Much of the pomp and grandeur that was the Pearl of the Orient was carpet-bombed to bloody rubble during the Second World War. But whatever pitiful remains escaped the terror of Manila’s dark chapter suffers a sadder fate: the slow death of indifference and neglect. Such is the case of a magnificent house in San Nicolas…..
Much of the pomp and grandeur that was the Pearl of the Orient was carpet-bombed to bloody rubble during the Second World War. But whatever pitiful remains escaped the terror of Manila’s dark chapter suffers a sadder fate: the slow death of indifference and neglect. Such is the case of a magnificent house in San Nicolas. At the unpopular end of the once-affluent Chinese district, north of the Basilica de San Lorenzo Ruiz (Binondo Church), one can pick up the pieces of Old Manila at the Casa Vizantina, a three-storey bahay na bato (Spanish-Filipino house of stone) at the corner of Madrid and Peñarubia Streets.
I first learned about this beautiful neo-Byzantine domicile, with its slim colonnettes, balusters, floral arches and narra floorboards, from walking tour guide Carlos Celdran who regularly visited this historical landmark during his walking tours of Binondo, and recently wrote about its looming misfortune on his blog.
A survivor of war, earthquakes and super-typhoons, the house of hardwood was the Tribunal de Sangleyes (Chinese court of justice) built in 1890 by Don Lorenzo del Rosario, a local principalia (ruling class) and building contractor. From 1914 to 1919, the building was leased out to Instituto de Manila, which eventually moved to Sampaloc to become the University of Manila. Today, it hauntingly lumbers decrepit with the weight of time, despair and necessitous tenants. And, after having been proclaimed structurally unsound, sadly faces an imminent demolition anytime soon.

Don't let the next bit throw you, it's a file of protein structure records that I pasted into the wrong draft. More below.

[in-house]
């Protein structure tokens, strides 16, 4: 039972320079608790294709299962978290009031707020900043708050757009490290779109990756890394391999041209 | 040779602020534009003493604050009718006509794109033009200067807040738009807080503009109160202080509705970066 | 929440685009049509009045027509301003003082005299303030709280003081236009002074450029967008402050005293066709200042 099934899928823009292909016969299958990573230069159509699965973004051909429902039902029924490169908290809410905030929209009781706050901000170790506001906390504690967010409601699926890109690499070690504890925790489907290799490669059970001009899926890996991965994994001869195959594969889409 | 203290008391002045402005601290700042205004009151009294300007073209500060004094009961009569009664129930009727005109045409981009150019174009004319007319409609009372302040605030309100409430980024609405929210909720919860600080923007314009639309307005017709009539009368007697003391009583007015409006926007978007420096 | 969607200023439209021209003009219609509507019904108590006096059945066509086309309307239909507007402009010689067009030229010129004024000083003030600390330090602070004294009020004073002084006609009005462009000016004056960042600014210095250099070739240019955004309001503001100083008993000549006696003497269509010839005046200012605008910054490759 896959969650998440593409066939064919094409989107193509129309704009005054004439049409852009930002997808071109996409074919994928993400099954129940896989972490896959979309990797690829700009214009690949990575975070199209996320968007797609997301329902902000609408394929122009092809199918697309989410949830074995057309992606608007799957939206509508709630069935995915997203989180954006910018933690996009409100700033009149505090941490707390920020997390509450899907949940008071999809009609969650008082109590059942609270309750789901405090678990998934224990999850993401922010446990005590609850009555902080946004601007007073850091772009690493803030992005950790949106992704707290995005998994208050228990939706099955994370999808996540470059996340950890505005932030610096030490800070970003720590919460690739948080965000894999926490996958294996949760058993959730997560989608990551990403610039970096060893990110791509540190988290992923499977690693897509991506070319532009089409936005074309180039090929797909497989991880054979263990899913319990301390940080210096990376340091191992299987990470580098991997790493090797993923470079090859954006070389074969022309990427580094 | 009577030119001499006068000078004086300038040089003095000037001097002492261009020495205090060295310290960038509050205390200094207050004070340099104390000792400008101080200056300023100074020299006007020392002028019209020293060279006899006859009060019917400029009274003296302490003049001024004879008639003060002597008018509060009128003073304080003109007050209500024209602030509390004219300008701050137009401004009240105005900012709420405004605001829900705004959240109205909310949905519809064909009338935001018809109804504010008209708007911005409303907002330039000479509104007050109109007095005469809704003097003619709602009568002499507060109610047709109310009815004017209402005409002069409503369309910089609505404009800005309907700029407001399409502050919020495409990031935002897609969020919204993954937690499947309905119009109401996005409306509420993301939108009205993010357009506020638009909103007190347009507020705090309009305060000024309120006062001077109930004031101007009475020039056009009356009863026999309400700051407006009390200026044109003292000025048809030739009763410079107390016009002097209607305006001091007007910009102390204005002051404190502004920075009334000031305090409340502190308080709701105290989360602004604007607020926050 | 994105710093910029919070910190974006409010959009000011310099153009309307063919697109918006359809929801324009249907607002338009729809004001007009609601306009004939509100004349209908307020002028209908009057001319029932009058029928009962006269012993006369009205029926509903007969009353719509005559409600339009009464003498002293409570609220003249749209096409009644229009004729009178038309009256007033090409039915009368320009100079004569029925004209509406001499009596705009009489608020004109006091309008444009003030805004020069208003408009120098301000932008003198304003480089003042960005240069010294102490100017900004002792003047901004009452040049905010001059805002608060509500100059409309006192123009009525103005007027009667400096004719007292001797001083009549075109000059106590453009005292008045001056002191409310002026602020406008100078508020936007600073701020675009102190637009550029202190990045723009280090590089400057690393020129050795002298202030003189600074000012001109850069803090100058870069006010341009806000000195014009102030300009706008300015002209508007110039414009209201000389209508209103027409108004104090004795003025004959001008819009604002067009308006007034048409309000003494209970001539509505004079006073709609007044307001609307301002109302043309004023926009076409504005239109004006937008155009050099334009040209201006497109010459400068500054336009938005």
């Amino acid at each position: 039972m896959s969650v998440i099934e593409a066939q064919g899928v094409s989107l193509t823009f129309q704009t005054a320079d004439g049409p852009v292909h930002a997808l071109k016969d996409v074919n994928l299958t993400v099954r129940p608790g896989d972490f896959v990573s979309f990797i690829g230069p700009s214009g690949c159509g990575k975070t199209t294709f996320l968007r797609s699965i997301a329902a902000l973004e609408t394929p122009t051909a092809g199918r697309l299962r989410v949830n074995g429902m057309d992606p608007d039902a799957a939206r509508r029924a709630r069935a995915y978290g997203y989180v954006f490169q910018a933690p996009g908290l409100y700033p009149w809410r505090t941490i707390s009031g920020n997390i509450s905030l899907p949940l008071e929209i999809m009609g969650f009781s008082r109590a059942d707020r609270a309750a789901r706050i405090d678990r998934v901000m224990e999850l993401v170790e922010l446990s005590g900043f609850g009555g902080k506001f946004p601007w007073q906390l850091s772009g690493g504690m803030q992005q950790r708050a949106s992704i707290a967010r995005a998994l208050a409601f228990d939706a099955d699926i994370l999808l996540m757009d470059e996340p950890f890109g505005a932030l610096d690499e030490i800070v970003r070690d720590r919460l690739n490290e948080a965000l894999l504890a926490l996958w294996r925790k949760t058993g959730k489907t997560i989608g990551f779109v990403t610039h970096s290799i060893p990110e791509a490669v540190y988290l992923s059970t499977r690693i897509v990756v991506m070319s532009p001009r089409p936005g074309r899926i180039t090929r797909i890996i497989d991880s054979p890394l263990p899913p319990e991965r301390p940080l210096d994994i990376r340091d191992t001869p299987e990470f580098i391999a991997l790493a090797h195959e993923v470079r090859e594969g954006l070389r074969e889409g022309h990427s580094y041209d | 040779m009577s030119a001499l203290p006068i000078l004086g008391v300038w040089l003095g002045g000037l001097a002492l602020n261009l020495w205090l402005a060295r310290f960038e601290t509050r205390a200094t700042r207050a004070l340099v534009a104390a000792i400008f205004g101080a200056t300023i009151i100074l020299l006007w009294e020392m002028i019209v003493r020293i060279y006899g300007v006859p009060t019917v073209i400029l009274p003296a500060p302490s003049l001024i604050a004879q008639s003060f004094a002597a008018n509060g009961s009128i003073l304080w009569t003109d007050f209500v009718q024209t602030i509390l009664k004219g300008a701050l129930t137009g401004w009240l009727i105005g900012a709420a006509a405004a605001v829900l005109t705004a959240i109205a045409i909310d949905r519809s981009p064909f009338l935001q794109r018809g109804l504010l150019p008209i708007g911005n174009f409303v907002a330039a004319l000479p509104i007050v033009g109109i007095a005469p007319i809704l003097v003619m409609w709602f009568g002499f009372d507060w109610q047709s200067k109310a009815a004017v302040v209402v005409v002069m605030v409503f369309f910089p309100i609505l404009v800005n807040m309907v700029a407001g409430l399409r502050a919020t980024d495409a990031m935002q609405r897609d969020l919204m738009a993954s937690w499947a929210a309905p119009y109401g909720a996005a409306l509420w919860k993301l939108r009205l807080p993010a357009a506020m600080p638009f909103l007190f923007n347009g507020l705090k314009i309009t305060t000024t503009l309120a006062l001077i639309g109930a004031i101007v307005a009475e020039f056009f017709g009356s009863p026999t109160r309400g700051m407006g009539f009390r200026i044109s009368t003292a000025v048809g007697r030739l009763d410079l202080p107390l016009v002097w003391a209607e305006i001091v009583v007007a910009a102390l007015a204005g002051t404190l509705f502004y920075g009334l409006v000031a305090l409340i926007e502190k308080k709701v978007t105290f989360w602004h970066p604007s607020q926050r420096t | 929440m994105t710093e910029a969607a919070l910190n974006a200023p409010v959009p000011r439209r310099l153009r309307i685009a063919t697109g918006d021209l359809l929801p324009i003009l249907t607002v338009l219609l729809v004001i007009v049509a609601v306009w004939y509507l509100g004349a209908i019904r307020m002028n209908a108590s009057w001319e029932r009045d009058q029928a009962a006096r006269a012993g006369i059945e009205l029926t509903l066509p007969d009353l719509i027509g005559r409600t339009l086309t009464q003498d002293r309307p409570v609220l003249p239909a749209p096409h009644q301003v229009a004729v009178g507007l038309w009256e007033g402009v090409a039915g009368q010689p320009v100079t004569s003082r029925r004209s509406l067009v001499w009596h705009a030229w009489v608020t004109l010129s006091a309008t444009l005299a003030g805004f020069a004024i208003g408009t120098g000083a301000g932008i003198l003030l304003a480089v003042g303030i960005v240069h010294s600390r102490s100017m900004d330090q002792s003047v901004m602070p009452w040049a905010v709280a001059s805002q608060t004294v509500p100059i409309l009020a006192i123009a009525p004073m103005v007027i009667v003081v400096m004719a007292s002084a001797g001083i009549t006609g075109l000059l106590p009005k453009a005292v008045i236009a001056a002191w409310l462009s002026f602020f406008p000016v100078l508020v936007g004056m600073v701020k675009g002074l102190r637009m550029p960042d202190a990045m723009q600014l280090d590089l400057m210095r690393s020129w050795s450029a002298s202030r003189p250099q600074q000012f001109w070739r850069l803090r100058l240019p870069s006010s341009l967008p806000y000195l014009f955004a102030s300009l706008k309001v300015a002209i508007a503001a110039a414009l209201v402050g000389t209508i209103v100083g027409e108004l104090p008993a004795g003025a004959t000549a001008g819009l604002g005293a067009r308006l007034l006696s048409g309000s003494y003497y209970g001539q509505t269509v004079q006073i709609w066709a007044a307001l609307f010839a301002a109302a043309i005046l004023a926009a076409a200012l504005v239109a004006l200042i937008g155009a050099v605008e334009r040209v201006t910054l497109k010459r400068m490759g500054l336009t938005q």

Two hospitable tenants, who pay P1000 per month to rent space, were kind enough to show us the interiors of the house, which was in a sorry, haphazard state. Its capiz windows and some reliefs have long been removed and sold piece by piece to the antique black market. And it seems the entire structure will give way sooner or later. Its residents reckon that the destruction of their home is tentative. I do not know if this elegant abode still stands as of the time of writing, or if somehow by a stroke of compassion it will survive another century of triumphs and tribulations.
We found our way to Casa Vizantina via a long walk from Carriedo LRT station (P15), passing through Plaza Lacson, Sta. Cruz Church, Ongpin Street, Binondo Church, Plaza de San Lorenzo Ruiz, and after crossing a bridge down San Fernando St. (where one can find an inconspicuous marker indicating the home of Jose Rizal’s relations). Turn right at Madrid St., until you hit the corner of Peñarubia St. If you ask courteously, residents may show you the interiors of the building.